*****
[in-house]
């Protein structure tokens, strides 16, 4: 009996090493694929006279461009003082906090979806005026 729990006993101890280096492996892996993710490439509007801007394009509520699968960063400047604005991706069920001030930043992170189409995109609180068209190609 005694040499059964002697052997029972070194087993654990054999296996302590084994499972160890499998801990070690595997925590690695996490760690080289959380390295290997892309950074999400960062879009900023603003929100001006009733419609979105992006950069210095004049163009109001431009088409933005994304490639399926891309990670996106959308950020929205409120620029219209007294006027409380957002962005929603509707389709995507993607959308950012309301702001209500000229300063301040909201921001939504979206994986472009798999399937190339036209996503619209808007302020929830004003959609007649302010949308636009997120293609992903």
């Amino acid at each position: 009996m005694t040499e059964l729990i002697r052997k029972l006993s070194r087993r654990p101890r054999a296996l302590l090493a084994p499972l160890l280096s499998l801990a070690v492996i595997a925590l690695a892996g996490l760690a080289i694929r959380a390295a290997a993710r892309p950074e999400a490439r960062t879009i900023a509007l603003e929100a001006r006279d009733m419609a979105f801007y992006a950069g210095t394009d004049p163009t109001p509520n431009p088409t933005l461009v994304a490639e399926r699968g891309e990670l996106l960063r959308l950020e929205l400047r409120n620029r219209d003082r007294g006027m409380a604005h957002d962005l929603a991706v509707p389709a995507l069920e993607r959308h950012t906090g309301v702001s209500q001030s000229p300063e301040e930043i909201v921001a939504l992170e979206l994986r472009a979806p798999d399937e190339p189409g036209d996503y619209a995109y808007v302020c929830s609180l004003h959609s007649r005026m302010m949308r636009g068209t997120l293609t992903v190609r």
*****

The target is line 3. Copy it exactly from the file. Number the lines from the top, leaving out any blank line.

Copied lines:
């Amino acid at each position: 009996m005694t040499e059964l729990i002697r052997k029972l006993s070194r087993r654990p101890r054999a296996l302590l090493a084994p499972l160890l280096s499998l801990a070690v492996i595997a925590l690695a892996g996490l760690a080289i694929r959380a390295a290997a993710r892309p950074e999400a490439r960062t879009i900023a509007l603003e929100a001006r006279d009733m419609a979105f801007y992006a950069g210095t394009d004049p163009t109001p509520n431009p088409t933005l461009v994304a490639e399926r699968g891309e990670l996106l960063r959308l950020e929205l400047r409120n620029r219209d003082r007294g006027m409380a604005h957002d962005l929603a991706v509707p389709a995507l069920e993607r959308h950012t906090g309301v702001s209500q001030s000229p300063e301040e930043i909201v921001a939504l992170e979206l994986r472009a979806p798999d399937e190339p189409g036209d996503y619209a995109y808007v302020c929830s609180l004003h959609s007649r005026m302010m949308r636009g068209t997120l293609t992903v190609r």